Scientifically discovering our wetland inhabitants
By Earth Trust, June 2022
Last year, we finalised the construction of River of Life II – the largest wetland habitat creation of its kind on the banks of the River Thames and Thame. This project aims to improve water quality, biodiversity, carbon sequestration and flood alleviation, and demonstrate how similar projects can benefit the environment and people without damaging farming models.
We’ll soon be able to find out exactly what wildlife has been enjoying our new wetland habitat with an ecological study into returning species, their numbers and habits, to better understand the impact of the changes in biodiversity and ‘re-wilding’ of features.
We’ve partnered up with our friends at the UK Centre for Ecology & Hydrology (UKCEH), who have installed a very exciting, high-tech piece of equipment to monitor the wildlife visiting the River of Life II floodplain area.
The new features of this wetland area have just begun bedding in, so this new partnership represents a fantastic opportunity for us to monitor impact from inception, and generate important learning about how new habitats evolve over time.
Last year, Network Rail enlisted UKCEH to create a biodiversity monitoring station to autonomously record and identify the calls of birds and bats, plus photograph small mammals and moths. Earth Trust is now in the fortunate position of benefiting from UKCEH’s prototype. We are extremely proud to be a beneficiary of this exciting new technology. As part of an ongoing ecological research project, the monitoring station will be generating important evidence to help us learn about the impacts of creating wetland on a floodplain as well as the potential changes in species richness, and diversity of life – including any new species in the area.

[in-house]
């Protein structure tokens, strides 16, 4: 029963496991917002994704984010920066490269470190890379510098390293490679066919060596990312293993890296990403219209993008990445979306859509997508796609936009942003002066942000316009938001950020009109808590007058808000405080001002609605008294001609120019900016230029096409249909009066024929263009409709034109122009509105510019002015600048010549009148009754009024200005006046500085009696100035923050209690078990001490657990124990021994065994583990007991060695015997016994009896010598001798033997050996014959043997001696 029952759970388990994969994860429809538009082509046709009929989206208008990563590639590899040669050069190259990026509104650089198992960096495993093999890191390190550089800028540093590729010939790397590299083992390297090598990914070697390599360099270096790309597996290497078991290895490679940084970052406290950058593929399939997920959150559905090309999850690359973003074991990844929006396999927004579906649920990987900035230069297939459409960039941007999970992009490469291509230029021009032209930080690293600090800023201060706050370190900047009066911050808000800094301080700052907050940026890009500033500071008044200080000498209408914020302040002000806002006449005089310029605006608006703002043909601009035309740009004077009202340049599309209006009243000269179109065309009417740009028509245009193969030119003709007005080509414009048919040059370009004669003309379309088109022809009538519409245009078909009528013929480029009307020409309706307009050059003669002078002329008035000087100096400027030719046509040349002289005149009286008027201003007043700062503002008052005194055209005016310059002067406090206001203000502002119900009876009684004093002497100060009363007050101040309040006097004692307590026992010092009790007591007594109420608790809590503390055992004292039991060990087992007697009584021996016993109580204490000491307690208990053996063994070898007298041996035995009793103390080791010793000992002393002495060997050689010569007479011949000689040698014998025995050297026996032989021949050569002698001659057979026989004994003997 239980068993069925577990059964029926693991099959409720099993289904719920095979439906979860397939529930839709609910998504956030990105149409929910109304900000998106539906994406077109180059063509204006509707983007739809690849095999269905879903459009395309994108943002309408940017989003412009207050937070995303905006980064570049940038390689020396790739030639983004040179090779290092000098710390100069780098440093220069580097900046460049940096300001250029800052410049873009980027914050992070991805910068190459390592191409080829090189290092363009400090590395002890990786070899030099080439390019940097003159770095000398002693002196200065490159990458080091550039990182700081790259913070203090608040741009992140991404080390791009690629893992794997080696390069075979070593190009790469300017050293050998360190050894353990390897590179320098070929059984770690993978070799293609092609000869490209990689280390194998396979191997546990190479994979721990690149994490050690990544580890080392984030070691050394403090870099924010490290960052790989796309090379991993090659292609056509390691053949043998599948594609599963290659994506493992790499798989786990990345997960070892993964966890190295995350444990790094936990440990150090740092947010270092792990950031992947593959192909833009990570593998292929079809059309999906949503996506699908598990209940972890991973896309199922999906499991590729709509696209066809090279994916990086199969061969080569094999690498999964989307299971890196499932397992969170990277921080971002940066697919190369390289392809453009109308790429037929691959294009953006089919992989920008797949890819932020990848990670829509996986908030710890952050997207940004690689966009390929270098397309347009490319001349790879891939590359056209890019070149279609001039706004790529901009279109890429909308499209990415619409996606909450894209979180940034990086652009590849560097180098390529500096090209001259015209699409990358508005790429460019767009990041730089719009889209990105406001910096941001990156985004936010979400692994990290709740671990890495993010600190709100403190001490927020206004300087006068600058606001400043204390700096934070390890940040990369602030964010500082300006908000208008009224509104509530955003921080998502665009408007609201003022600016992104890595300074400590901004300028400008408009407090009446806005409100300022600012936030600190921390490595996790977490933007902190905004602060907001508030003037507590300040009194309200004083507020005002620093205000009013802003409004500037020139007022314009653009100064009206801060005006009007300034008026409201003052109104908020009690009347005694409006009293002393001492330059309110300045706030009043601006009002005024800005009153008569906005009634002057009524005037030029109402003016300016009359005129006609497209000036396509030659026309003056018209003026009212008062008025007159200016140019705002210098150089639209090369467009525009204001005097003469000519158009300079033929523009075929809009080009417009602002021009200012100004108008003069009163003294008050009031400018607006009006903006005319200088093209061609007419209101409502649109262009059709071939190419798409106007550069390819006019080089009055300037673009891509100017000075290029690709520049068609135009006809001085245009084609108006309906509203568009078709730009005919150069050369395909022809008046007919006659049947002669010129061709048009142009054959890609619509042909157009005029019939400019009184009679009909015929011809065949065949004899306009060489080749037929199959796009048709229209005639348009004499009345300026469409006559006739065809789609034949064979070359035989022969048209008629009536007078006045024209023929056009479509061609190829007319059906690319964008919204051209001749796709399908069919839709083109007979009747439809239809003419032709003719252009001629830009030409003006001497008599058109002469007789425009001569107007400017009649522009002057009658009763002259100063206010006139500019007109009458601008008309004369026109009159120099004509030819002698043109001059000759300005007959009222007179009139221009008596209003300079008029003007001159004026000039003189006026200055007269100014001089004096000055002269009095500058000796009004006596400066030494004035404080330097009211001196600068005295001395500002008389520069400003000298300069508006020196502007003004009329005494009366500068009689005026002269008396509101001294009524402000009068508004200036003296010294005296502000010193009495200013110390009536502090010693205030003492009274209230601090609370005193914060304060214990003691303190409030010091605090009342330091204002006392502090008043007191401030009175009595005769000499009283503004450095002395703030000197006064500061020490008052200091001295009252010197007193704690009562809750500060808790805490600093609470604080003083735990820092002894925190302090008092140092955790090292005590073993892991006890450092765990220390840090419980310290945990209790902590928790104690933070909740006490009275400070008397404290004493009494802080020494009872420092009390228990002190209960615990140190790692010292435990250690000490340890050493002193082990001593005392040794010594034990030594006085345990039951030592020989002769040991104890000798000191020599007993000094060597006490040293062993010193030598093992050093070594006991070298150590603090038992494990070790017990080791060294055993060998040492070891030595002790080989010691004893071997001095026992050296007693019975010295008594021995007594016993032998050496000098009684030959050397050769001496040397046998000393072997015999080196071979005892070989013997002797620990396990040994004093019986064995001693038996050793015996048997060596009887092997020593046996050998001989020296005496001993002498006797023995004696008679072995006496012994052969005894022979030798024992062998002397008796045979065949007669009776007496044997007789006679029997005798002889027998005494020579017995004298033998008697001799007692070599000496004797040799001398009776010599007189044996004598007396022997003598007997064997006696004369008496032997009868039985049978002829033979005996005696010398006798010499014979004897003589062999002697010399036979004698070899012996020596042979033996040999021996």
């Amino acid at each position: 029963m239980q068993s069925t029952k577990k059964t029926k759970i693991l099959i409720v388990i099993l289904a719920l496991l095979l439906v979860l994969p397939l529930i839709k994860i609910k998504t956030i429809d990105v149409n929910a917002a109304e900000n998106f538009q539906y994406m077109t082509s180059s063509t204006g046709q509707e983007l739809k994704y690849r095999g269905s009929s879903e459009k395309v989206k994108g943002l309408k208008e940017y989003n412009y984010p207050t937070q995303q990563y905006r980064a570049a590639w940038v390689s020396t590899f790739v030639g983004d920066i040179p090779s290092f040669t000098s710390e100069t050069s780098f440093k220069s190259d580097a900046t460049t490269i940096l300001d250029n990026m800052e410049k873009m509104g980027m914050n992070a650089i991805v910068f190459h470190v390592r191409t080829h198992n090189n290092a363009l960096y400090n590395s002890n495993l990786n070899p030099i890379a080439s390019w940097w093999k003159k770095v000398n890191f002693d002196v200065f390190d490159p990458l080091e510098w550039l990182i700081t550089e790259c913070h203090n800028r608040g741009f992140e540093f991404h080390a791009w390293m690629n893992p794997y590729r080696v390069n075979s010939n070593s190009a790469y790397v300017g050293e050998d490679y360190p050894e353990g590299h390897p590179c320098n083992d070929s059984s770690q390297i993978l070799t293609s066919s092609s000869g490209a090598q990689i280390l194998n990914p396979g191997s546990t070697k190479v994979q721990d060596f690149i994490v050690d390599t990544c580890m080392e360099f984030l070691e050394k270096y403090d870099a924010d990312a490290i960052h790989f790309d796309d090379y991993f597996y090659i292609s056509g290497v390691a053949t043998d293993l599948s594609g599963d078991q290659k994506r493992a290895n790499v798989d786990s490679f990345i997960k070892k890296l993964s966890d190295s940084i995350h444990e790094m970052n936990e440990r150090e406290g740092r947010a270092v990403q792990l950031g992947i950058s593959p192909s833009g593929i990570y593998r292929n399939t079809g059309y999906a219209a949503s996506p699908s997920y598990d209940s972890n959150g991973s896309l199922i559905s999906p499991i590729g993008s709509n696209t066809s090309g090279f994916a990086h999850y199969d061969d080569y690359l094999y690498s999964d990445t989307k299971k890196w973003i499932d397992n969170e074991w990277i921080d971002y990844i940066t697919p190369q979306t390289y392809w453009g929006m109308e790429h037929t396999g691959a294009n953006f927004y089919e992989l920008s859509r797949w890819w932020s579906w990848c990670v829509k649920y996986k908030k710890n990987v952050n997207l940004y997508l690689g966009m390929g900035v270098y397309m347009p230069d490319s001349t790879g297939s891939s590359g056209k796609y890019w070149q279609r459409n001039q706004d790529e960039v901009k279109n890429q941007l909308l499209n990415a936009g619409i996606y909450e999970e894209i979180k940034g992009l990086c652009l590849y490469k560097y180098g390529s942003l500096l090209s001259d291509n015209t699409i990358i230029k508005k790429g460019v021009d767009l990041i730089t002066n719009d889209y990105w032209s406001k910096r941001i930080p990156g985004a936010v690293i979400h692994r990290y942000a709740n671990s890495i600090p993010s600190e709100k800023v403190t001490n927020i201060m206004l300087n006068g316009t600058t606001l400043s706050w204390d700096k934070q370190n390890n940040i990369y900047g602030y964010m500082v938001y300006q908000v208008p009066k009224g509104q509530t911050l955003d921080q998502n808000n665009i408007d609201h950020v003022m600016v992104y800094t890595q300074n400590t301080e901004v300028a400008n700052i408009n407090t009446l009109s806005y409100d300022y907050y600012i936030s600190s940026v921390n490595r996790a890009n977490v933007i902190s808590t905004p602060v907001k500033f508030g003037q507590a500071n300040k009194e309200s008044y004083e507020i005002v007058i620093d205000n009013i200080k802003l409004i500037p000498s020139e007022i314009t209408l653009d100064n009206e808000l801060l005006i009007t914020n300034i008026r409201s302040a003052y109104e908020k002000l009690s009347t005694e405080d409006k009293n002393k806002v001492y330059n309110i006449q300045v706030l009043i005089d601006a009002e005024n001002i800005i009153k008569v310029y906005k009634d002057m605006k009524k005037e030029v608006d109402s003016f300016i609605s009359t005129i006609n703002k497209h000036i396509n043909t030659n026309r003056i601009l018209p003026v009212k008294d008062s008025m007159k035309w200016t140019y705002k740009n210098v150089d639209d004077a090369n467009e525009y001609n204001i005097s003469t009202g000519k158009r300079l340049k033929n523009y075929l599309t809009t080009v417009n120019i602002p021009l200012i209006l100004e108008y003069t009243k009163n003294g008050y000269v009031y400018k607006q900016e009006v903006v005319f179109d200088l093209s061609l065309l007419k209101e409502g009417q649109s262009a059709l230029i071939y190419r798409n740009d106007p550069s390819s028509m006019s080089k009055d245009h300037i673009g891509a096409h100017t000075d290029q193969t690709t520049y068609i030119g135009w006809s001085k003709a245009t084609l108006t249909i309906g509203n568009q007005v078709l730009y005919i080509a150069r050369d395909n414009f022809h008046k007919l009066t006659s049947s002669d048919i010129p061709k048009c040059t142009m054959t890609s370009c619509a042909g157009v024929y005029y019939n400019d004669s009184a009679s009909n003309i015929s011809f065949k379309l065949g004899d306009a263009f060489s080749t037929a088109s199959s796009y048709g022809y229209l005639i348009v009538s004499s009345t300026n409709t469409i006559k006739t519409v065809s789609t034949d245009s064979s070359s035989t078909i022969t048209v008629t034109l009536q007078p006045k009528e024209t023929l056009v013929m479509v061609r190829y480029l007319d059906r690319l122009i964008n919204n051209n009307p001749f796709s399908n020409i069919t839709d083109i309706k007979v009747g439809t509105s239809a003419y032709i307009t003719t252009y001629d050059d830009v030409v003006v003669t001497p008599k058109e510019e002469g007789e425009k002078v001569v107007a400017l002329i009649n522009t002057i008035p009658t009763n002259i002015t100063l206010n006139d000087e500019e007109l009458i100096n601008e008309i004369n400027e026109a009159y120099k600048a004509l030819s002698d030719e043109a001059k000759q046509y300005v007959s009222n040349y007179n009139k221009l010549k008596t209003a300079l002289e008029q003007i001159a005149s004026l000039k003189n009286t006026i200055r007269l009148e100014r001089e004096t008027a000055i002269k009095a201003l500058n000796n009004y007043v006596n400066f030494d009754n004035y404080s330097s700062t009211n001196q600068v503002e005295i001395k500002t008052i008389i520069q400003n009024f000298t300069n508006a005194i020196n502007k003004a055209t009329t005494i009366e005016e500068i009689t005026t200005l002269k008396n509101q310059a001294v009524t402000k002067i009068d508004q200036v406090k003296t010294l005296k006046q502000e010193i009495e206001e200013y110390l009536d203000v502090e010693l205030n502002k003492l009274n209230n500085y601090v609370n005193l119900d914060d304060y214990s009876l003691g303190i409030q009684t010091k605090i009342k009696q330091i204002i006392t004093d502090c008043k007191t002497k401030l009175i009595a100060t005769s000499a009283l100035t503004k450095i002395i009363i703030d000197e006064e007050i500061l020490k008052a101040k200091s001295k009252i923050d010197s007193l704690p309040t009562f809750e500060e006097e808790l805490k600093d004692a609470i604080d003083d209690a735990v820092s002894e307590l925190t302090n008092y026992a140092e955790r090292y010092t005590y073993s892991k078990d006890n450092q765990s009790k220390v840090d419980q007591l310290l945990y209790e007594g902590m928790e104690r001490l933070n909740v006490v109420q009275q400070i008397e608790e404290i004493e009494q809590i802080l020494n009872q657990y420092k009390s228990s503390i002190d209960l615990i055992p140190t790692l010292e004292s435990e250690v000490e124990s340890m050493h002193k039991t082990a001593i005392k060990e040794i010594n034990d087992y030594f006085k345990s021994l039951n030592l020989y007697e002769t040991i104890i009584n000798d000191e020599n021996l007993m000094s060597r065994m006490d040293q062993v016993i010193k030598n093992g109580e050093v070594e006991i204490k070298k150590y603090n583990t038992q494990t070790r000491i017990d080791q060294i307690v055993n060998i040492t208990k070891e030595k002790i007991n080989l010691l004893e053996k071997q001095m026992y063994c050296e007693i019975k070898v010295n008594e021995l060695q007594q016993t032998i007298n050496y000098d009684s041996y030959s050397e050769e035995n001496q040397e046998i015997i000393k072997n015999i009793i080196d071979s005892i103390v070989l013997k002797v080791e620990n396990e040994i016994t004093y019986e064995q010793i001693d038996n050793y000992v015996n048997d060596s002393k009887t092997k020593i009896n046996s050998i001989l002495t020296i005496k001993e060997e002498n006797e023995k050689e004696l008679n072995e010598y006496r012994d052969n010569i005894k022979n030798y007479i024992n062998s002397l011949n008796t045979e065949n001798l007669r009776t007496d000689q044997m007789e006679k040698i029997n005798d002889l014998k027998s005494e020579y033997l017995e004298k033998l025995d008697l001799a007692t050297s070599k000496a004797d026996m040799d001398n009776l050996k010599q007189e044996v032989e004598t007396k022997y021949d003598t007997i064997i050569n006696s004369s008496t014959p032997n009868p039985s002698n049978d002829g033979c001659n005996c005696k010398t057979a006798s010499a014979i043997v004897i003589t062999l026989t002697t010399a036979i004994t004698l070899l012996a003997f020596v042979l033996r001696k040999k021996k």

The equipment was put in place (at Earth Trust’s Clifton Meadow, adjacent to River of Life II project partner, Church Farm, north of Day’s Lock) earlier this month and, as we speak, the first set of data is now being recorded! The solar-powered station includes a moth trap, small mammal camera and a bat ultrasound recorder. It also records the rainfall, wind speed and humidity, so we can track the meteorological impacts on wildlife too. There is a 360° camera to record the vegetation growth, which might even spot the occasional otter down at the riverbank.
Earth Trust volunteers will be collecting the data at regular intervals and then UKCEH will do the necessary data-crunching to deliver the findings. We expect to see a variety of bats, wetland birds and water voles, but who knows what will turn up?! We’ll be sharing details as we receive them on our website – so if you’re keen to follow the project’s progress, sign up to our newsletter or our social channels to keep up to date!
We will be using the monitoring station for many years to come, which will enable us to see scalable changes in the data/habitat, and further help us to demonstrate the benefits that other similar projects may create.
With wetlands increasingly suspected to play an important role in storing carbon, and with their ability to act as natural flood defences and filtration systems to improve water quality, these habitats can have far-reaching effects. Our aim is to create a demonstration of how landowners, working in partnership to create initiatives like River of Life II, can make a real difference to climate, biodiversity and human health. If replicated on an even larger scale (for example, at many more places along the River Thames) then the impacts would be even more significant.
We’re excited to see what discoveries will be made…